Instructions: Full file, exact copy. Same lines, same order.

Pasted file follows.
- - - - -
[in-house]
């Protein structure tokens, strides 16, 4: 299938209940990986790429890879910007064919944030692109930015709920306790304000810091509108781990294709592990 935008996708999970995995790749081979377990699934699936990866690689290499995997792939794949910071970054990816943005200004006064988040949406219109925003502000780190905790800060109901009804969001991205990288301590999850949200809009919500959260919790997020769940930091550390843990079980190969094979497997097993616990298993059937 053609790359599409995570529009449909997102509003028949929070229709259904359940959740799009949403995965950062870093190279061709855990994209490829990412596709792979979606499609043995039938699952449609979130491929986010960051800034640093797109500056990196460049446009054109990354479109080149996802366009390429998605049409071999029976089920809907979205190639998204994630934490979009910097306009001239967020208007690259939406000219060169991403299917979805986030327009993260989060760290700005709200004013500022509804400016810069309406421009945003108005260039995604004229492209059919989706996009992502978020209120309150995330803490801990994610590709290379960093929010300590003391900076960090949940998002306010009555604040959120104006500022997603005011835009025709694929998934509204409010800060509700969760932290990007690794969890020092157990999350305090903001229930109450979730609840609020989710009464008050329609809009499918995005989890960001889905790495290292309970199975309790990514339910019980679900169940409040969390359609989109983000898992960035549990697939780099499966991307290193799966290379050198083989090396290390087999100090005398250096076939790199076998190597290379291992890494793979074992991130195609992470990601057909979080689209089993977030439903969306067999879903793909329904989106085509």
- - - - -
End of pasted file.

[in-house]
């Protein structure tokens, strides 16, 4: 299938209940990986790429890879910007064919944030692109930015709920306790304000810091509108781990294709592990 935008996708999970995995790749081979377990699934699936990866690689290499995997792939794949910071970054990816943005200004006064988040949406219109925003502000780190905790800060109901009804969001991205990288301590999850949200809009919500959260919790997020769940930091550390843990079980190969094979497997097993616990298993059937 053609790359599409995570529009449909997102509003028949929070229709259904359940959740799009949403995965950062870093190279061709855990994209490829990412596709792979979606499609043995039938699952449609979130491929986010960051800034640093797109500056990196460049446009054109990354479109080149996802366009390429998605049409071999029976089920809907979205190639998204994630934490979009910097306009001239967020208007690259939406000219060169991403299917979805986030327009993260989060760290700005709200004013500022509804400016810069309406421009945003108005260039995604004229492209059919989706996009992502978020209120309150995330803490801990994610590709290379960093929010300590003391900076960090949940998002306010009555604040959120104006500022997603005011835009025709694929998934509204409010800060509700969760932290990007690794969890020092157990999350305090903001229930109450979730609840609020989710009464008050329609809009499918995005989890960001889905790495290292309970199975309790990514339910019980679900169940409040969390359609989109983000898992960035549990697939780099499966991307290193799966290379050198083989090396290390087999100090005398250096076939790199076998190597290379291992890494793979074992991130195609992470990601057909979080689209089993977030439903969306067999879903793909329904989106085509």